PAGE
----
MicroCon 2015: Leaders Of Self-Proclaimed Nations Meet In Southern California

MicroCon 2015: Leaders Of Self-Proclaimed Nations Meet In Southern California

7:30pm Apr 10, 2015

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Transcript

AUDIE CORNISH, HOST:

While world leaders are meeting in Panama this weekend, a group of lesser-known figures are gathering for a different kind of summit in Southern California. Among the attendees, the grand duke of Westarctica and the supreme leader of Geovannia. If you've never heard of these places, well, neither had we, till we read this morning about MicroCon 2015. It's a meeting of leaders from self-proclaimed micronations. And to learn more, we're joined by Kevin Baugh. He's the conference organizer and president of the Republic of Molossia. Welcome to the program.

KEVIN BAUGH: Well, thank you very much.

CORNISH: So what exactly defines a micronation?

BAUGH: A micronation is basically a small, or fairly small, self-declared nation. Most of the time, they exist within larger nations, but otherwise, they generally have the trappings of established nations - flags and stamps and so forth like that.

CORNISH: Taxes, currency, defense.

BAUGH: Yes, pretty much, but, again, on a smaller scale.

CORNISH: So tell me about your nation of Molossia. Where is it, and, you know, what's the population?

BAUGH: Well, Molossia is located about 35 miles southeast of Reno, Nev. We have a full population of about 27 - six are residents in the nation and then the rest are expatriates that live outside our country. As small as we are, we, again, have our own flag, stamps, money, our own customs, a variety of buildings, our own bank and post office. We even have our own radio show.

CORNISH: What's it called?

BAUGH: Radio Molossia.

CORNISH: (Laughter) So these are not real nations, right? But they're real places.

BAUGH: They are real places. For the most part, they're real places. Some are - some micronations are only online. But, for the most part, many of them have some sort of physical presence somewhere on the earth.

CORNISH: So right now we can hear all the kind of hubbub behind you. You're at the Chinese Theatre in Hollywood where you and these other heads of state are on a little sightseeing trip, right? What's the purpose of this gathering?

BAUGH: That's exactly right, yes. We do a little walking around. You know, there's a lot of oddly dressed folks here, so we thought we'd join in and pretty much do the same thing.

CORNISH: Oddly dressed - so are you, for instance, wearing your full presidential garb?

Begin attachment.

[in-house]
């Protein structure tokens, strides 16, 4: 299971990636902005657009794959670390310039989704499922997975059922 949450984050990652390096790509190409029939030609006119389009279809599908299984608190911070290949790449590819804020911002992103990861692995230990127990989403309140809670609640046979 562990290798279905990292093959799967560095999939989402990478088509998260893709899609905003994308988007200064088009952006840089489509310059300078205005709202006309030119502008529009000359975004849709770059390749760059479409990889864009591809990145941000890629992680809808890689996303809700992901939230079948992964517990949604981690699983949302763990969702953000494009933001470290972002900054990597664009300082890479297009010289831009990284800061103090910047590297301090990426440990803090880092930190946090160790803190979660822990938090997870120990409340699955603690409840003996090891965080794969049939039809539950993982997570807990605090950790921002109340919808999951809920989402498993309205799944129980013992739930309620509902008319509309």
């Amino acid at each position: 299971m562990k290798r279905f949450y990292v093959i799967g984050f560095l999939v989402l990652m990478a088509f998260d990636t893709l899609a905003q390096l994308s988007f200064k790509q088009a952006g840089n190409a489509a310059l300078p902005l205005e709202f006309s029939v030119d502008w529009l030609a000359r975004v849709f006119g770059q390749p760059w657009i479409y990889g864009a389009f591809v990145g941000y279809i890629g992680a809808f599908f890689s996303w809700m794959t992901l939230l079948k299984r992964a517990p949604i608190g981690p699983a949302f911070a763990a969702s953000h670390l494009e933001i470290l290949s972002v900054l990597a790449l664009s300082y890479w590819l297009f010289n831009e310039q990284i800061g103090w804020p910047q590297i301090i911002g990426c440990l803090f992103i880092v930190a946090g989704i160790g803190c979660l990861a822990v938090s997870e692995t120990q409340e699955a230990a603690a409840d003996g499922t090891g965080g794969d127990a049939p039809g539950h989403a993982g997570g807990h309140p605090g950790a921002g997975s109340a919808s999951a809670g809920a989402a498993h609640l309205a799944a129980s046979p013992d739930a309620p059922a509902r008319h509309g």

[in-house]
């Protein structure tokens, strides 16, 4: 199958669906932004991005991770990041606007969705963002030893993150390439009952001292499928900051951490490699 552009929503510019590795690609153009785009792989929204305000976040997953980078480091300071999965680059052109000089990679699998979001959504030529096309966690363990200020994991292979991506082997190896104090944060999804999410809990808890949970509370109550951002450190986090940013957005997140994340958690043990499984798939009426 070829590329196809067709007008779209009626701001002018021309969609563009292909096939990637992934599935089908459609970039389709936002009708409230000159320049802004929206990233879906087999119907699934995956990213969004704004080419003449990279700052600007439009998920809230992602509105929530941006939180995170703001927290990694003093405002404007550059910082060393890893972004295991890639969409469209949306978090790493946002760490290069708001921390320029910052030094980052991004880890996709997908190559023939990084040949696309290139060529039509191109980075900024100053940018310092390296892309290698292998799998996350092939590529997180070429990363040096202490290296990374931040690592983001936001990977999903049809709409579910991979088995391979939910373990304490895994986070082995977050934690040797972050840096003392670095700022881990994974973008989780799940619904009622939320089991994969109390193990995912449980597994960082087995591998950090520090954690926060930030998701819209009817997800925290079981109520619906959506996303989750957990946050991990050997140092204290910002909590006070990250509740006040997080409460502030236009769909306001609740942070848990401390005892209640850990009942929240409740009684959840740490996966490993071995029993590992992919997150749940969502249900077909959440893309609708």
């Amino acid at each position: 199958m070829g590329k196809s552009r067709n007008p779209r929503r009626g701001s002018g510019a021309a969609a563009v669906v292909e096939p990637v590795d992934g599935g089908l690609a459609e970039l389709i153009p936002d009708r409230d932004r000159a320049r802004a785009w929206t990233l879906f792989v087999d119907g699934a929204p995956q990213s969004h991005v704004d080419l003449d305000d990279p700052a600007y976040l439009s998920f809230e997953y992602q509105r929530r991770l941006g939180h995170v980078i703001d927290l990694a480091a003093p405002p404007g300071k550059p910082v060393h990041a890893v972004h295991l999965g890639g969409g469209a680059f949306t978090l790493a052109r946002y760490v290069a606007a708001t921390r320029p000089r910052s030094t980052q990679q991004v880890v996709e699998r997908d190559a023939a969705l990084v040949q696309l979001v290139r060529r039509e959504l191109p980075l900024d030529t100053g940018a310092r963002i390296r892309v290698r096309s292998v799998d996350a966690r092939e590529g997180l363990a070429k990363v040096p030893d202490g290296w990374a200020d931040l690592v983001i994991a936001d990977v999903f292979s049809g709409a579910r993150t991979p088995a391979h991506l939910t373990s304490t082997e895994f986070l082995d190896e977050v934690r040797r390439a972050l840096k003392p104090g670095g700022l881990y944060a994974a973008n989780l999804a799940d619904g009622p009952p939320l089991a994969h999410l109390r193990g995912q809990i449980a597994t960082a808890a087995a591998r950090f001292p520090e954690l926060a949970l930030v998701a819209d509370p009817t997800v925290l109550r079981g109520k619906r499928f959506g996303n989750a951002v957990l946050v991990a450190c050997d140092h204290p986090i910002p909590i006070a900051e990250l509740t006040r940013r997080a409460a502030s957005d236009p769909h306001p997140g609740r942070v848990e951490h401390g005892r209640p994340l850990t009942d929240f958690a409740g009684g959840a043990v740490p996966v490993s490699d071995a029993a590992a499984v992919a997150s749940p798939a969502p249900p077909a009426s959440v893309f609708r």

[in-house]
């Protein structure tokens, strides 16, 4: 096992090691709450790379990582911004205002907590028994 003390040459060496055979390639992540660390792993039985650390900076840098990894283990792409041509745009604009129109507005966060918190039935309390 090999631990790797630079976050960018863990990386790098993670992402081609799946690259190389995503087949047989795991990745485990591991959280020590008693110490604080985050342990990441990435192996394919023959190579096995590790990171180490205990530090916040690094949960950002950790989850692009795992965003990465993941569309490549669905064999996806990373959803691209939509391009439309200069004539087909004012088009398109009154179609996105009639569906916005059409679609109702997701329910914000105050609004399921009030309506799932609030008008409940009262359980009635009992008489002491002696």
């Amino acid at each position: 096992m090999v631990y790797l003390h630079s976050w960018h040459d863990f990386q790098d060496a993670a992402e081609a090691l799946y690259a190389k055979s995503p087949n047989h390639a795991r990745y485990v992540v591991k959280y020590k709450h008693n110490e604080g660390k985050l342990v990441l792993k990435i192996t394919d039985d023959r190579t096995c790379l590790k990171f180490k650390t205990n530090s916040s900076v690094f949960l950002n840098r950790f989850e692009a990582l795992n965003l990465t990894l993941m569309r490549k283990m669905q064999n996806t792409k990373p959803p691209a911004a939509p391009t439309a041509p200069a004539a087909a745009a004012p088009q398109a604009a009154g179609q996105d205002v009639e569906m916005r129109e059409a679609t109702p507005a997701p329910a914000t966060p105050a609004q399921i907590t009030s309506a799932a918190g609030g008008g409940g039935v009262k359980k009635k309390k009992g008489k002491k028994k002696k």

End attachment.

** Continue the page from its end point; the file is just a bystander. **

BAUGH: Yes, indeed, and so is the grand duke of Westarctica (laughter).

CORNISH: Is that a lot of, like, medals, sashes? I mean, how far do you go with this?

BAUGH: Absolutely, yes. Yes, medals and sashes are definitely a requirement when you're a micronational leader. And then I also have a fantastically amazing hat.

CORNISH: What are some of the struggles for micronations, right, when you guys get together for these high-level talks?

BAUGH: Well, it's a number of different things. You know, the big hampering factor being, you know, that we're small countries. We're not recognized by larger countries. We don't have a lot of resources - in some cases, none. So, you know, there's micronational economics to be taken into account, relationships between other micronations and between established nations as well. Anything that you can think of that a small country might have an issue with, we're going to try and talk some of those things over, as well as just learn about each other's nations.

CORNISH: Before I let you go, do you have any advice for listeners who want to start their own micronation?

BAUGH: Absolutely. First off, use your imagination. It's not necessarily all an imaginary thing, but it does require you to think outside the box when you're starting your own country. Learn about what other nations do. You know, learn a little bit of history - how countries have started and eventually stopped and, you know, what makes a nation. And then, of course, you know, build it from what you know. You know, your flag should represent you and your country - your coat of arms, all that kind of thing.

CORNISH: Well, Kevin Baugh, thank you so much for talking with us. Best of luck with the conference.

BAUGH: Thank you very much. It's been my pleasure.

CORNISH: Kevin Baugh - he's the conference organizer of MicroCon 2015. He's president of the Republic of Molossia. Transcript provided by NPR, Copyright NPR.

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